If I sound pretty clueless, I apologize. The details of the cooling system in a N* is a major gap in my knowledge.
The tank should be half full, cold. The tank never "fills": it always has airspace over the coolant. That's the "spring" which allows coolant to expand and contract with temperature changes. If the tank were entirely full then expanding coolant will blow out the cap pressure release until the system pressure drops, the coolant continues to expand, and coolant blows off again. The engine will create its own airspace regardless of how much coolant you try to keep pouring in. This phenomena is NOT caused by overheating - it is caused by normal coolant expansion in an overfilled system. The reason we now have divorced reservoirs instead of a tank on top of a radiator is that the reservoir is just that: a reservoir. It stores expanded coolant and feeds it back to the engine when needed, and also acts as a container for air and gasses purged from the coolant in order to decrease water pump cavitation (low flow efficiency).
Look down in your tank, cold. If it is properly filled then you should see coolant about halfway down. Forget the ruler, forget how much it expands to when hot. Put the cap back on, tight, and drive the car. Check your coolant level only when cold, and do not add any if it's close to what you saw a few months ago. The cap has not been off the reservoir in my STS since 11/2007. It was filled correctly then, and it's still filled correctly now.
BTW, if your tank is full ("full to the top ???"), cold, then you must remove coolant until it's half full.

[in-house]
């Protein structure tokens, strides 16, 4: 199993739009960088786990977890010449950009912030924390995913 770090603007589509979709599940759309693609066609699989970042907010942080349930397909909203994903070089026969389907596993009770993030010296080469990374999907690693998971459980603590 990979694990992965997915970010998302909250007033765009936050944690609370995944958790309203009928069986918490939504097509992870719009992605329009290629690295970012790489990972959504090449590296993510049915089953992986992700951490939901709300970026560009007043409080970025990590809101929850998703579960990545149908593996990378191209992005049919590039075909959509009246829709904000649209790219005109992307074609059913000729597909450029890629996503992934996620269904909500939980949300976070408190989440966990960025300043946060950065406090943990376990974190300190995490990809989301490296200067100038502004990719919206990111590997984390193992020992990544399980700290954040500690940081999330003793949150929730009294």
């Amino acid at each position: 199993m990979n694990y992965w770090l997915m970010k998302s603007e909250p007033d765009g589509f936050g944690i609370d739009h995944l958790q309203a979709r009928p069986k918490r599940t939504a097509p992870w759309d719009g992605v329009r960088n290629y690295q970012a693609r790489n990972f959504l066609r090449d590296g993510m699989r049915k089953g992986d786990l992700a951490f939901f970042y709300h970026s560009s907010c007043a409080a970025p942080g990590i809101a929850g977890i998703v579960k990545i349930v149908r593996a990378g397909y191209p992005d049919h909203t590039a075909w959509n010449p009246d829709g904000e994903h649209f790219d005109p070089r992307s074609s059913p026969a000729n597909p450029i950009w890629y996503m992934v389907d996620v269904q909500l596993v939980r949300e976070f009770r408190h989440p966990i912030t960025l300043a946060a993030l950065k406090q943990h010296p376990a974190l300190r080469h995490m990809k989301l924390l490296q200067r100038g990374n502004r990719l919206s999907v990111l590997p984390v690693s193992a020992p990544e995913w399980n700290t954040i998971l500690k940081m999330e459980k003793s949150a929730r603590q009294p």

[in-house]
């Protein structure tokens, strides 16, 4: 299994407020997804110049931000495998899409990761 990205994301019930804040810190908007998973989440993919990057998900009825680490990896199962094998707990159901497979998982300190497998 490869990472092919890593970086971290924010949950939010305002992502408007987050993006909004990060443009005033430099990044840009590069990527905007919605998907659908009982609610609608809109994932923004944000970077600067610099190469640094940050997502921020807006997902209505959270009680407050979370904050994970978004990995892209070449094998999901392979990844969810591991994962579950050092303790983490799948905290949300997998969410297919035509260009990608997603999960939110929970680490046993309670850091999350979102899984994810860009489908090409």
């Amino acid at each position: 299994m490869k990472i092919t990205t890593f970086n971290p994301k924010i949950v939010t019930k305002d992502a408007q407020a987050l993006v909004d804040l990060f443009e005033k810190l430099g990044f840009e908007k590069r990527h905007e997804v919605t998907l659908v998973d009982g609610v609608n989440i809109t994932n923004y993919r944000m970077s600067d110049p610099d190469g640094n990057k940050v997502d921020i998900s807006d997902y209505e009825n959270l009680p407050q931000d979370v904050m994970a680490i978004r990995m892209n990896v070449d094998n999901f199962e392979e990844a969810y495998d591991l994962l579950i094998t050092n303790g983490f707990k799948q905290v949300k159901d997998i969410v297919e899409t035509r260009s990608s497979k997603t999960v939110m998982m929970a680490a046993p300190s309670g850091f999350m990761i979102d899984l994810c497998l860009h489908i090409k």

Sub - sounds like your cooling system is in top notch operation - 11/07! Wow! Lucky the newer platform cars have a translucent resevoir (well the lower 1/2).
Corsa - Brad over at Wick Automotive seems to be a very reasonable guy and from what we've heard he's got a good reputation. He's a former GM tech who decided to start his own shop.
Over my Christmas/New Years holidays, northstarperformance.com will be improved and updated. No time until then to finish building it. I don't like to hire anyone to build websites for me. I like to design things myself and if I know how it's built, I know how to modify it as well. My apologies to all that it still has dead links and blank pages.
If the time ever comes where your HG's need replacing, if Brad doesn't have the time I will be more than happy to help arrange shipping somehow over to my shop. Chicago is only about 7 hours away, give or take. I haven't been out there in just over a year. I miss driving through the states. Non-stop 80 MPH, open freeways.... I feel a road-trip coming on....I'll make an exception and do your HG's on site.....
BTW, if your tank is full ("full to the top ???"), cold, then you must remove coolant until it's half full.
No, not full to the top - I've been reading these threads like crazy and I know not to do that. The last person to fill it was the mechanic at Heritage Cadillac. He has the level at the same place I'd been putting it. When the leaking started, I was careful to fill it where I estimated the halfway mark to be - about halfway up, maybe a half inch under a small, metallic looking stanchion running across the inside of the tank. I always filled it cold - mainly because the cap is marked Do Not Open Hot.